These are Nigeria’s “difficult but defining moments,” Prelate Says amid Growing Protests

Candlelight procession held for victims of SARS protest across Nigeria.

After testimonies of excessive use of force against protesters in Nigeria emerged, including reports of at least a dozen deaths and renewed demonstrations in various cities of Africa’s most populous nation, a Catholic Archbishop has described the country’s situation as “difficult” but presenting an opportunity for a transition.

In his Thursday, October 22 statement, Archbishop Alfred Adewale Martins who is based in Lagos, Nigeria’s largest city, calls on the people of God under his jurisdiction to collectively seek divine intervention “on our knees.”

“These are really difficult but defining moments and so we need to pray the Rosary more fervently than before, say the Prayer for Nigeria in Distress and the Prayer to St. Michael the Archangel,” Archbishop Adewale says.

In his statement, he urges “all the faithful, brothers and sisters, to go down on our knees in prayers for our country” and making reference to the Holy Rosary and the Prayer for Nigeria in Distress, the Archbishop adds, “These are some of the Treasures of the Church by which we seek the intervention of heaven in our moments of difficulty.”

Addressing himself to the members of the Clergy under his case, the Nigerian Prelate directs that they “celebrate at least one Mass a day for the return of peace to our land, for the repose of the souls of the young ones who have died during these protests and the consolation of their families.”


The Masses are to be celebrated for the next nine days (Friday, October 23 to Saturday, October 31), the 61-year-old Archbishop directs in his October 22 message.

He calls on the people of God in Lagos Archdiocese to “say the Prayer for Nigeria in Distress” on a daily basis after the Angelus.

Archbishop Adewale further calls on families and individuals to “pray the Rosary after which they should say the prayer to St. Michael the Archangel seeking his protection from all evil in these difficult days.”

Nationwide protests led by the youths began on October 8, after a video showing police officers of the Special Anti-Robbery Squad (SARS) shoot and kill a man in the Delta State emerged.

On October 11, Nigeria’s Inspector of Police announced the disbandment of SARS “with immediate effect,” with its members expected to be redeployed to other police formations, commands and units. The force had existed as a branch of the Nigerian Police Force.

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The protests however continued in the West African nation, with the demonstrators demanding for reforms in the country’s structure of governance.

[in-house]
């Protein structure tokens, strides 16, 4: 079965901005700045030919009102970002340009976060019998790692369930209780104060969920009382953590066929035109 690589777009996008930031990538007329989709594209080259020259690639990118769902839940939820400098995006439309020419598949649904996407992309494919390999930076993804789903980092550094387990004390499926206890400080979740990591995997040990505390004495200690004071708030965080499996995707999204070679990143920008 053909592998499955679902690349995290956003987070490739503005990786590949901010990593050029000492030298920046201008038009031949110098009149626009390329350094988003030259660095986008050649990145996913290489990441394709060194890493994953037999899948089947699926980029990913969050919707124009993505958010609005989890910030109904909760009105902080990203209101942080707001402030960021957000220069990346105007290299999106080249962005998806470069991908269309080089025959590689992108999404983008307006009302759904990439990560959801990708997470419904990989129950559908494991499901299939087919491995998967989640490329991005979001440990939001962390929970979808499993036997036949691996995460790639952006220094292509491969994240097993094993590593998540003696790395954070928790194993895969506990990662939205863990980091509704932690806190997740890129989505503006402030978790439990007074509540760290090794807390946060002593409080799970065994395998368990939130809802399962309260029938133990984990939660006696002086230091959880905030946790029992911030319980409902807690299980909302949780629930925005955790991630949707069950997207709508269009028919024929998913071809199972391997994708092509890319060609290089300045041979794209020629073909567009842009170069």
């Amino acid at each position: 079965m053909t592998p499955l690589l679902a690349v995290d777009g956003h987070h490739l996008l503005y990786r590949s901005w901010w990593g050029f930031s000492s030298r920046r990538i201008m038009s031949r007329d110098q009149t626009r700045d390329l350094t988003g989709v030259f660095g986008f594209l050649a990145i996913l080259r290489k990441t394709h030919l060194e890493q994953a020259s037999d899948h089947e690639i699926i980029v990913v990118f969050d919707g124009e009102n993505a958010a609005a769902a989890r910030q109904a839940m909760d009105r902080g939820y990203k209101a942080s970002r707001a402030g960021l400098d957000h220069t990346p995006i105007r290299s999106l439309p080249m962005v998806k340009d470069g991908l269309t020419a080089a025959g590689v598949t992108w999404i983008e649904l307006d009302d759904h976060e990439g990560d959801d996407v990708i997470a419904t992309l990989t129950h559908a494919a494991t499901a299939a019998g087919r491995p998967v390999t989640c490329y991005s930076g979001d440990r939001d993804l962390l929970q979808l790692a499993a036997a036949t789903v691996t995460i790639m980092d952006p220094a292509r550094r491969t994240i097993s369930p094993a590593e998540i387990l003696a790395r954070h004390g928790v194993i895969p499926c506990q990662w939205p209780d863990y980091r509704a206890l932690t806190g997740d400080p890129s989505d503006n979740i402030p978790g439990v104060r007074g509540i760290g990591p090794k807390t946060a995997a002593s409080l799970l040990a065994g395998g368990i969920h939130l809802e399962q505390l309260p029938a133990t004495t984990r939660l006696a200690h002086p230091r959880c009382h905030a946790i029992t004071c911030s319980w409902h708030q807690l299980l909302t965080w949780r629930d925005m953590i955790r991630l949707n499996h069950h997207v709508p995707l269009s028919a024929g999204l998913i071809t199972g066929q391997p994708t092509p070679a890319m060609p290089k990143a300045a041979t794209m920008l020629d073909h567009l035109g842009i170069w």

On Tuesday, October 20, the government deployed members of the Army to curtail the demonstrations alongside the declaration of a 24-hour curfew in the country’s largest city, Lagos. Several people were reportedly killed and others severely injured at the Lekki Toll Gate in Lagos State.

In his October 22 statement, Archbishop Adewale who had earlier issued a statement supporting the protests says that the “much-desired change” that Nigerians hoped for with the protests “was put on hold when government decided to unleash the army on the unarmed and peaceful protesters who were calling for a legitimate change that would guarantee their future as well as give us a country that we can be proud of.” 

Making reference to the October 17 statement by the Catholic Bishops in Nigeria, he said, “We had warned in a Press Release before then that Dialogue and not force, is the way out of the morass.” 

“Now many young people have been killed and many more injured,” Archbishop Adewale laments and adds, “We are at a crossroad and it would seem that we are gradually descending into a state of anarchy.”


As a way forward, the Nigerian Archbishop says, “We hope that the government would heed the call of the UN and investigate how the command could be given and who gave the command that live bullets should be used on unarmed and peaceful protesters.”

“This is necessary so that people would show more responsibility in carrying out their duties,” he says referencing the message by the UN Chief, António Guterres.

The Archbishop also calls on those taking advantage of the situation to destroy property to cease wreaking havoc saying, “As much as their anger and frustration is understandable, acts of violence, vandalism and destruction would only turn an otherwise noble objective into a problem for everyone.” 

“If Nigeria would be better for all, there must be a focus on the objectives of the #EndSARS movement and never allowing any action that would undermine its purpose,” the Local Ordinary of Lagos further says.

He goes on to encourage the people of God under his pastoral care to be security conscious and to keep safe in these challenging times. 

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“We are assured of the presence of God with us and we know that all things shall work together unto good for all us who love God. Our country has always been blessed; we believe that the grace and glory of the Lord shall not depart from our country,” Archbishop Adewale says in his October 22 statement.

Magdalene Kahiu is a Kenyan journalist with passion in Church communication. She holds a Degree in Social Communications from the Catholic University of Eastern Africa (CUEA). Currently, she works as a journalist for ACI Africa.